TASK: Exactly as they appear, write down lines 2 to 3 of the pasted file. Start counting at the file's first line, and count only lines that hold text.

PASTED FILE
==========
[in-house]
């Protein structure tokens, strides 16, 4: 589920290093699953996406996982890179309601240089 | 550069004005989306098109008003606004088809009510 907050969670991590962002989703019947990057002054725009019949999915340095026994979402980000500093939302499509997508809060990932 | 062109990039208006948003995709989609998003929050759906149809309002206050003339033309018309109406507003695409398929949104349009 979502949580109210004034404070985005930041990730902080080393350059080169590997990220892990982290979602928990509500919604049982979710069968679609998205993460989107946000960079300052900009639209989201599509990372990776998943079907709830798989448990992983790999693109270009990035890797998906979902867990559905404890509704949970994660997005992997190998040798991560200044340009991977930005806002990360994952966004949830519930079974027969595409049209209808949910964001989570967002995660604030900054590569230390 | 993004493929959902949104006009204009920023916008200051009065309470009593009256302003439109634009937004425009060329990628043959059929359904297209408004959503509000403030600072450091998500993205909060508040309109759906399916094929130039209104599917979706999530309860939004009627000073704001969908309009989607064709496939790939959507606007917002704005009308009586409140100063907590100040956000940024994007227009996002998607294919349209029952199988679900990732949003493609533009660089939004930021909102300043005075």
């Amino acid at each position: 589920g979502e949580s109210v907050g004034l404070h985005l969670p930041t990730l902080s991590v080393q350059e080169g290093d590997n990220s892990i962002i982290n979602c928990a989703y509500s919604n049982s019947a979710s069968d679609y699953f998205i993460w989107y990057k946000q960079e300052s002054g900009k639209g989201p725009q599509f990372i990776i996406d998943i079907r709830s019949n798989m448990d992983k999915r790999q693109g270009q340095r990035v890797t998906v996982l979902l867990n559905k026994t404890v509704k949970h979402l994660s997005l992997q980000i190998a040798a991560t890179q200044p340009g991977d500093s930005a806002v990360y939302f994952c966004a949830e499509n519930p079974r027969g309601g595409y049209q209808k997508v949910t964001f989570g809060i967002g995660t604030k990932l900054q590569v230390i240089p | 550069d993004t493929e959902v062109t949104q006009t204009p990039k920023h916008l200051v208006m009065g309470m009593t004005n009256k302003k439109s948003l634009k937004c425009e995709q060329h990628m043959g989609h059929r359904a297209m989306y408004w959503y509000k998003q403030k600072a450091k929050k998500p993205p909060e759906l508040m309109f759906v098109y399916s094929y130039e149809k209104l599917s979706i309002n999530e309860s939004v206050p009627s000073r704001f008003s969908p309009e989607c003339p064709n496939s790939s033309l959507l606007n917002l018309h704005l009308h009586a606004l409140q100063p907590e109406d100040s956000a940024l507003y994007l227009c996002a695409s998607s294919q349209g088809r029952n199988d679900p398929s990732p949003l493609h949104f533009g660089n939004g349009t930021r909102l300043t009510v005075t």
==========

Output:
């Protein structure tokens, strides 16, 4: 589920290093699953996406996982890179309601240089 | 550069004005989306098109008003606004088809009510 907050969670991590962002989703019947990057002054725009019949999915340095026994979402980000500093939302499509997508809060990932 | 062109990039208006948003995709989609998003929050759906149809309002206050003339033309018309109406507003695409398929949104349009 979502949580109210004034404070985005930041990730902080080393350059080169590997990220892990982290979602928990509500919604049982979710069968679609998205993460989107946000960079300052900009639209989201599509990372990776998943079907709830798989448990992983790999693109270009990035890797998906979902867990559905404890509704949970994660997005992997190998040798991560200044340009991977930005806002990360994952966004949830519930079974027969595409049209209808949910964001989570967002995660604030900054590569230390 | 993004493929959902949104006009204009920023916008200051009065309470009593009256302003439109634009937004425009060329990628043959059929359904297209408004959503509000403030600072450091998500993205909060508040309109759906399916094929130039209104599917979706999530309860939004009627000073704001969908309009989607064709496939790939959507606007917002704005009308009586409140100063907590100040956000940024994007227009996002998607294919349209029952199988679900990732949003493609533009660089939004930021909102300043005075």
């Amino acid at each position: 589920g979502e949580s109210v907050g004034l404070h985005l969670p930041t990730l902080s991590v080393q350059e080169g290093d590997n990220s892990i962002i982290n979602c928990a989703y509500s919604n049982s019947a979710s069968d679609y699953f998205i993460w989107y990057k946000q960079e300052s002054g900009k639209g989201p725009q599509f990372i990776i996406d998943i079907r709830s019949n798989m448990d992983k999915r790999q693109g270009q340095r990035v890797t998906v996982l979902l867990n559905k026994t404890v509704k949970h979402l994660s997005l992997q980000i190998a040798a991560t890179q200044p340009g991977d500093s930005a806002v990360y939302f994952c966004a949830e499509n519930p079974r027969g309601g595409y049209q209808k997508v949910t964001f989570g809060i967002g995660t604030k990932l900054q590569v230390i240089p | 550069d993004t493929e959902v062109t949104q006009t204009p990039k920023h916008l200051v208006m009065g309470m009593t004005n009256k302003k439109s948003l634009k937004c425009e995709q060329h990628m043959g989609h059929r359904a297209m989306y408004w959503y509000k998003q403030k600072a450091k929050k998500p993205p909060e759906l508040m309109f759906v098109y399916s094929y130039e149809k209104l599917s979706i309002n999530e309860s939004v206050p009627s000073r704001f008003s969908p309009e989607c003339p064709n496939s790939s033309l959507l606007n917002l018309h704005l009308h009586a606004l409140q100063p907590e109406d100040s956000a940024l507003y994007l227009c996002a695409s998607s294919q349209g088809r029952n199988d679900p398929s990732p949003l493609h949104f533009g660089n939004g349009t930021r909102l300043t009510v005075t």